Going to Tinglayan, all I wanted is to see a tattooed woman; those that I only read on text books during my school days. History tells us that these women have their tattoos as ornaments which signifies beauty and makes them more attractive to their suitors. Some have it like a necklaces and full sleeves on their arms. While for the men, it is a sign of bravery as warriors who have killed their enemies.
They were done by a "mambabatok" or the traditional tattoo artists in their community. They use charcoal that was made into a paste and then thorns were used as needles pounded on their skin.
While exploring the villages in Tinglayan, we met Chummangyag in the village of Ambato-Liglig. She greeted us with a smile when she saw us. Our guide talked to her and explained our intention to see her tattoos. It is important that you ask permission first before taking photos as a sign of respect.
At first, we thought she will just show us her arms full of tattoos, but to our surprise, she took off her blouse for us to fully see her tattoos.
She said that she got her tattoos when she was very young, maybe around 16 years old. Then we asked her about her age, she doesn't remember anymore. She was telling us stories about her life, but since it was on her native tongue, we really wasn't able to fully understand what she was saying. Nonetheless, it was an awesome experience talking to her.
We gave her some boxes of matches as a sign of gratitude for letting us see her tattoos. She was so happy receiving it.
In the village of Luplupa, we met Gumpayaw. She lives near Riverside Inn, were we are staying. She was enjoying her late afternoon outside her home when we arrived.
We asked permission first if we could take photos of her tattoos, she agreed.
Maybe she's about 75 years old. She's already weak, perhaps because of old age. We didn't stay long so as not to disturb her too much. We gave her a kilo of sugar as our way of saying "thank you" for accommodating us.
It is just sad to know that the younger generation do not intend in keeping this tattoo tradition alive. Most of the tattooed women of Tinglayan are already getting old. Someday, the tradition will eventually vanish, I hope not.
This is one of the highlights of our trip to Tinglayan. To see and interact with Kalinga women with traditional tattoos is a great experience. I suggest that you experience it before it's gone.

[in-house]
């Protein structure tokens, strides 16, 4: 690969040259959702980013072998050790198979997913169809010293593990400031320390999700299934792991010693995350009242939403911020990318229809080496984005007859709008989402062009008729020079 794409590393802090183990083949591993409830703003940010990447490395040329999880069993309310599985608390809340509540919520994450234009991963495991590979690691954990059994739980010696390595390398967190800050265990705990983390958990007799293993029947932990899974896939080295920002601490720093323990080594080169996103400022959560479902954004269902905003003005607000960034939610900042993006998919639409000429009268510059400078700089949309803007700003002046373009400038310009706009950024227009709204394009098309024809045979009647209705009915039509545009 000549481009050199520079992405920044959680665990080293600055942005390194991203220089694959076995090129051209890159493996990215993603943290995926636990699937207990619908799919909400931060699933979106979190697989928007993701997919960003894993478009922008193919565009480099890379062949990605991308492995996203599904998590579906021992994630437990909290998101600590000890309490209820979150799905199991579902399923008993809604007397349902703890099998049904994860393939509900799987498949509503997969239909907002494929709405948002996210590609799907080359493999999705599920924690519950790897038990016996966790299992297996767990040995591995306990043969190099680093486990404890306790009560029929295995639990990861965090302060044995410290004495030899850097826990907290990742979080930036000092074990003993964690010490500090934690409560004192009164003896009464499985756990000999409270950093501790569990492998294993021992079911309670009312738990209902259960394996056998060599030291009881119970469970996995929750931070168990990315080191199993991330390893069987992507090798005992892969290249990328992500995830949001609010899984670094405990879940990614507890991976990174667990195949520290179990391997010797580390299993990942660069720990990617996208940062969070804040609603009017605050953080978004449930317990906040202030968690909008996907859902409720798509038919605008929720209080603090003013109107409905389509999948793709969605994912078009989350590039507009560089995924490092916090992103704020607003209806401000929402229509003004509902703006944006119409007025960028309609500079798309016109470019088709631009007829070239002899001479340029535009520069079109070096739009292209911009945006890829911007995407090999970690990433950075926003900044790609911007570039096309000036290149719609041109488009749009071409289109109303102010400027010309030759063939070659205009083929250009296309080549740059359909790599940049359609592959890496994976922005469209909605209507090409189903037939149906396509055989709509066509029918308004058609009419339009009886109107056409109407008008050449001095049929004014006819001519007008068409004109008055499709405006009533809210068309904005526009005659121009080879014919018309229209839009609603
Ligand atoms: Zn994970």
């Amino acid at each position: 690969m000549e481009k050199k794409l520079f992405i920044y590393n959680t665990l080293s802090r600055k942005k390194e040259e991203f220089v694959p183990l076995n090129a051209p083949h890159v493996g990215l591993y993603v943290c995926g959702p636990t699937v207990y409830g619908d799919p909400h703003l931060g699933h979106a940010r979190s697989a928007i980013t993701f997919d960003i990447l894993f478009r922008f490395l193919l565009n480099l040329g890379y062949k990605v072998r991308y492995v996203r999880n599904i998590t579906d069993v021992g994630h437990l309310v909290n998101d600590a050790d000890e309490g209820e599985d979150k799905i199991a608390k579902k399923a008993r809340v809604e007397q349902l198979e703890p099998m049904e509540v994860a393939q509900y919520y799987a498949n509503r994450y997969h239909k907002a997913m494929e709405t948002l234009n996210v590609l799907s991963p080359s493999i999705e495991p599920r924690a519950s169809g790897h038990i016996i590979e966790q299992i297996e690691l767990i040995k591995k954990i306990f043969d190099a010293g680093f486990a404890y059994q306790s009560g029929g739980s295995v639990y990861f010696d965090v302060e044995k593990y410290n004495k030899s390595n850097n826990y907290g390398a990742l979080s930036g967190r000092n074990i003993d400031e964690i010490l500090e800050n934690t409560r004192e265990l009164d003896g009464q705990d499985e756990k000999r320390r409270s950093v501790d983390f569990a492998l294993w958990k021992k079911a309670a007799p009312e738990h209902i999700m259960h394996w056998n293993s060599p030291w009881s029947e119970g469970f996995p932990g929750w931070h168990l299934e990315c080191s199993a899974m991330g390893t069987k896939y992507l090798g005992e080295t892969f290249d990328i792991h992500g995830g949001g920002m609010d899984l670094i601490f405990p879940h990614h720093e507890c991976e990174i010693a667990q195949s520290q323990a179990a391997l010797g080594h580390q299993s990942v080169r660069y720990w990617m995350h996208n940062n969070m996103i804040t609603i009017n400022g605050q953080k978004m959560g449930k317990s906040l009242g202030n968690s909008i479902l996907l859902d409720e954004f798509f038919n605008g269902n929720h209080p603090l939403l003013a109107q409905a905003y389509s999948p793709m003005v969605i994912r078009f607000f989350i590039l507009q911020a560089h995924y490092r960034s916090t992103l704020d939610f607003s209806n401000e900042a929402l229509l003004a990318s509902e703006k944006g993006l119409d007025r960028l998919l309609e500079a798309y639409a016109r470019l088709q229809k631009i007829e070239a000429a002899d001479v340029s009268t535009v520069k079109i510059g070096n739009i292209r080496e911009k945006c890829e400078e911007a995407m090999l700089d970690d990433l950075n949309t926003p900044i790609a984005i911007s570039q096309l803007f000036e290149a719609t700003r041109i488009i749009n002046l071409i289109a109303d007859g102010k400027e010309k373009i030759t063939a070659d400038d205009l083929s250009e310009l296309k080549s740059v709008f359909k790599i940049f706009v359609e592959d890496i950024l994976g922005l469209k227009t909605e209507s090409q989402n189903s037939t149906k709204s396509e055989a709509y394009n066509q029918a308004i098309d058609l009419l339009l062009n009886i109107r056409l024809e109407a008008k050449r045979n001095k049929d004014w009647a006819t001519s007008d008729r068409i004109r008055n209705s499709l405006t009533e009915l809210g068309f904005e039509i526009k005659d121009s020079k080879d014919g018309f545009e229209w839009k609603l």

HOW TO GET THERE
Option 1: Via Banaue and Bontoc
From Manila, take a bus bound for Banaue. Travel time is 8-9 hours, fare is 450 pesos. Ohayami bus offers daily trips to Banaue, their terminal is located in Lacson Avenue, corner Fajardo St., Sampaloc Manila (near University of Sto. Tomas). From Banaue, take a jeepney bound for Bontoc, travel time is about 3 hours and fare is around 200 pesos. At Bontoc, take a bus bound for Tabuk that passes by the town of Tinglayan. The bus leaves at 9:00 AM and their terminal is found near Mountain Province State Polytechnic College. Travel time is around 2.5 to 3 hours, fare is 110 pesos.
Option 2: Via Tabuk
From Manila, take a bus bound for Tabuk via Victory Liner in Kamias. Fare is around 570 pesos and travel time is 12 hours. Alternatively, you can take a Tuguegarao bound bus and then take a van bound for Tabuk. In Tabuk, take a jeepney or an ordinary bus bound for Bontoc which passes by the town of Tinglayan. Terminal can be found in front of the police station across St. William’s Cathedral. Travel time is about 2.5 to 3 hours and fare is around 110 pesos.
|This is part of my Holy Week and Araw ng Kagitingan long weekend holiday trip in Ifugao, Mt. Province and Kalinga last April 5-9, 2012. Kalinga, a landlocked province in the Cordillera Administrative Region is the 60th province on my list. Join me as I continue my journey to visit all 80 provinces in the Philippines!|
|Map By: Wikipedia|
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